Saturday, January 16, 2010

Quick and rude guide to DITA - Part 1 of 3

First, a DITA overview. DITA is an architecture. It is a collection of design principles that:
* Is inclined heavily towards self-sufficient information modules
* Lets its basics to be inherited into derived classes
* Borrows its tags from HTML and XHTML

To write in DITA, you need two things:
(i) Know how to think in chunks. Each topic you write must answer one - and only one - of these questions: What is this? How does it work? What should I do to make this work?
(ii) Know what tag to use where. DITA tags are XML tags, governed by the DITA DTDs and schemas.

Chunking
To keep matters simple, we'll look only at three kinds of topics: concept, task, and reference. Here's more about them (to see a larger picture, click on the picture):


Tags
Here's a list of some of the more commonly used tags (to see a larger picture, click on the picture):


In the next blog post, we'll do a short DITA exercise. In the meantime, have a look at this user guide and begin thinking in chunks and tags... (Disambiguation: Read Kai's question - in the comments to this post - and my response to Kai.)

P.S. If you really need more information, here's some reading material about basic concepts and about tags.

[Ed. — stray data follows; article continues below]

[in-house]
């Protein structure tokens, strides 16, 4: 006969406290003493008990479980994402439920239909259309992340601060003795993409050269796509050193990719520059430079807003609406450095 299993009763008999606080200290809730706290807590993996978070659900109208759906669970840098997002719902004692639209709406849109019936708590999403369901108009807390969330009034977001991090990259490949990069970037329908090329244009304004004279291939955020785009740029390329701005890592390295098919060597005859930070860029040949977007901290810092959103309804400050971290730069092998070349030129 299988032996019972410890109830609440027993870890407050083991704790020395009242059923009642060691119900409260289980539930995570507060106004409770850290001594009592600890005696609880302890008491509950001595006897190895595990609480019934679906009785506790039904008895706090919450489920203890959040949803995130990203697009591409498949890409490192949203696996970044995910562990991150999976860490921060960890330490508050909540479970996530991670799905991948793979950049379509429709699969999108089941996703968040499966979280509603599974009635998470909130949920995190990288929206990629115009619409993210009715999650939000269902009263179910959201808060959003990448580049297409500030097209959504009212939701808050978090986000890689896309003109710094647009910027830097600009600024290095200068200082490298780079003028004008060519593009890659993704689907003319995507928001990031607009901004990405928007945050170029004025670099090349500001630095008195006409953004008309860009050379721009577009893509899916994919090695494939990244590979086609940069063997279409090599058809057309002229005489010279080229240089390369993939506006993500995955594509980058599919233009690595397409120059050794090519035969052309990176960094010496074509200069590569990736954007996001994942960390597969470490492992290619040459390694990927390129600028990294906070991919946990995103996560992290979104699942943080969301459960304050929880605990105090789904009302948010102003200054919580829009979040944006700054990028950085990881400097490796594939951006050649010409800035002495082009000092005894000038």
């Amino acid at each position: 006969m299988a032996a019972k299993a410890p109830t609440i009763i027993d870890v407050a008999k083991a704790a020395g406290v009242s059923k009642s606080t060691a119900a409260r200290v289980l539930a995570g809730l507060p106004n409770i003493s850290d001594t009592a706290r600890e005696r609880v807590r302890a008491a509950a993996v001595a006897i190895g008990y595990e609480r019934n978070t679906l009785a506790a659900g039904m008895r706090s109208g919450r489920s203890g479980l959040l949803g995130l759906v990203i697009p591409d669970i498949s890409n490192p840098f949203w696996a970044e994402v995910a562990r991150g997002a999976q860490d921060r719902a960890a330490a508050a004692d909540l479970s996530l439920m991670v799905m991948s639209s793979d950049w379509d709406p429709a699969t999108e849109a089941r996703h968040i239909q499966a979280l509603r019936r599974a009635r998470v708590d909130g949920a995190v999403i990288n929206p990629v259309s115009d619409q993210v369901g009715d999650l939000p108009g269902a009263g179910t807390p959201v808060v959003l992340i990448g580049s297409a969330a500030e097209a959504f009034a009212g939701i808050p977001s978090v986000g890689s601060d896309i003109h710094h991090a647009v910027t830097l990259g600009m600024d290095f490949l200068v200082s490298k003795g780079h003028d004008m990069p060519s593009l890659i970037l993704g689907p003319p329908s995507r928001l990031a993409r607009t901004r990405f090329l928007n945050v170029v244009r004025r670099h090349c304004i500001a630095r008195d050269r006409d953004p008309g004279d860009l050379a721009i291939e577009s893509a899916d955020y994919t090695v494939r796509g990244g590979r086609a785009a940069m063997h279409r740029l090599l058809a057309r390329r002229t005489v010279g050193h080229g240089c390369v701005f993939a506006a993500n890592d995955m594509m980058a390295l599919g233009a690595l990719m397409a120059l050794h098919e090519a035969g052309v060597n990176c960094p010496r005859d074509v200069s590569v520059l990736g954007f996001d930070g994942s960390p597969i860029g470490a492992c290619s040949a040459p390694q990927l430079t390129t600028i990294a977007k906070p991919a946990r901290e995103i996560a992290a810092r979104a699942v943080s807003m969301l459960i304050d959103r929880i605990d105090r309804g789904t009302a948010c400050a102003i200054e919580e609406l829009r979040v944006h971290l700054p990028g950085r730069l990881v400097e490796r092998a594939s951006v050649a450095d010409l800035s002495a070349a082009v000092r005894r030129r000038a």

3 comments:

Kai said...

Sorry to say, but the linked user guide is quite an awful example for topic-based authoring. Look at the table of contents and try to count the task topics.

"Using the Power Defrost Feature" is NOT a task, but a poorly written topic that focuses on product features instead of tasks. The task is "Defrost food" or "Defrosting food".

And don't get me started on the other issues, such as inconsistent use of "please", inconsistent use of "important" and "note" icons, warnings at the end of topic after a page break, camel case capitalisation in headings...

Anindita said...

:) Yep, it's awful! That's the very reason I put it up here - so that people can immediately start thinking, "Hey, what's a concept - or reference - doing in the middle of a task?"

Bijoy Raj Guha said...

Anindita,

Please clarify me, Is this what my understanding say as minimalism and Information Mapping?....

Kind Regards
Bijoy Raj Guha